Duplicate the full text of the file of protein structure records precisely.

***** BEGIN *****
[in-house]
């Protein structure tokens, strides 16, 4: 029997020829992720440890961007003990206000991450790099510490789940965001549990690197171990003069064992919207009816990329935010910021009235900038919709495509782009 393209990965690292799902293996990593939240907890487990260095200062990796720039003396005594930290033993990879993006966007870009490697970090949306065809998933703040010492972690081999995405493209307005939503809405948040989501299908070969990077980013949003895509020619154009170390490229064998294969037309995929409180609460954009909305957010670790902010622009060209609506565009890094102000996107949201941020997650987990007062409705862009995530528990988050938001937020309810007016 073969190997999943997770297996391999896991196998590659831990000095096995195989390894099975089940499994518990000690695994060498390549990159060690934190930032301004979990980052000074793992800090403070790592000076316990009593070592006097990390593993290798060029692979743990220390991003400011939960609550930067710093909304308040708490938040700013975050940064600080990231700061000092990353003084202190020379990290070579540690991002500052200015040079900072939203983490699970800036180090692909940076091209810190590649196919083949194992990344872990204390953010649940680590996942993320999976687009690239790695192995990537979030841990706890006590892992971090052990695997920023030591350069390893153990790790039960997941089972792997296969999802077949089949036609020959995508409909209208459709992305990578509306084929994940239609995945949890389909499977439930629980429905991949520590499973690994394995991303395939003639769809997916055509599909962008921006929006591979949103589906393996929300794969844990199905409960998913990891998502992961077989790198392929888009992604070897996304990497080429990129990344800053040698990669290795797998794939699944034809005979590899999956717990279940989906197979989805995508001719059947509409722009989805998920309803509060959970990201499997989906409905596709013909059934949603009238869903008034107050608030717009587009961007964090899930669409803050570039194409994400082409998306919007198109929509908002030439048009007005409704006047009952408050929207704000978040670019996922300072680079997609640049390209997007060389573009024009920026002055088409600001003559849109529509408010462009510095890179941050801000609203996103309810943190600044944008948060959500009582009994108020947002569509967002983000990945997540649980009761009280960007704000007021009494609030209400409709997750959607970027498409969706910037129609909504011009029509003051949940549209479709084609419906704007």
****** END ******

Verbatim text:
[in-house]
């Protein structure tokens, strides 16, 4: 029997020829992720440890961007003990206000991450790099510490789940965001549990690197171990003069064992919207009816990329935010910021009235900038919709495509782009 393209990965690292799902293996990593939240907890487990260095200062990796720039003396005594930290033993990879993006966007870009490697970090949306065809998933703040010492972690081999995405493209307005939503809405948040989501299908070969990077980013949003895509020619154009170390490229064998294969037309995929409180609460954009909305957010670790902010622009060209609506565009890094102000996107949201941020997650987990007062409705862009995530528990988050938001937020309810007016 073969190997999943997770297996391999896991196998590659831990000095096995195989390894099975089940499994518990000690695994060498390549990159060690934190930032301004979990980052000074793992800090403070790592000076316990009593070592006097990390593993290798060029692979743990220390991003400011939960609550930067710093909304308040708490938040700013975050940064600080990231700061000092990353003084202190020379990290070579540690991002500052200015040079900072939203983490699970800036180090692909940076091209810190590649196919083949194992990344872990204390953010649940680590996942993320999976687009690239790695192995990537979030841990706890006590892992971090052990695997920023030591350069390893153990790790039960997941089972792997296969999802077949089949036609020959995508409909209208459709992305990578509306084929994940239609995945949890389909499977439930629980429905991949520590499973690994394995991303395939003639769809997916055509599909962008921006929006591979949103589906393996929300794969844990199905409960998913990891998502992961077989790198392929888009992604070897996304990497080429990129990344800053040698990669290795797998794939699944034809005979590899999956717990279940989906197979989805995508001719059947509409722009989805998920309803509060959970990201499997989906409905596709013909059934949603009238869903008034107050608030717009587009961007964090899930669409803050570039194409994400082409998306919007198109929509908002030439048009007005409704006047009952408050929207704000978040670019996922300072680079997609640049390209997007060389573009024009920026002055088409600001003559849109529509408010462009510095890179941050801000609203996103309810943190600044944008948060959500009582009994108020947002569509967002983000990945997540649980009761009280960007704000007021009494609030209400409709997750959607970027498409969706910037129609909504011009029509003051949940549209479709084609419906704007």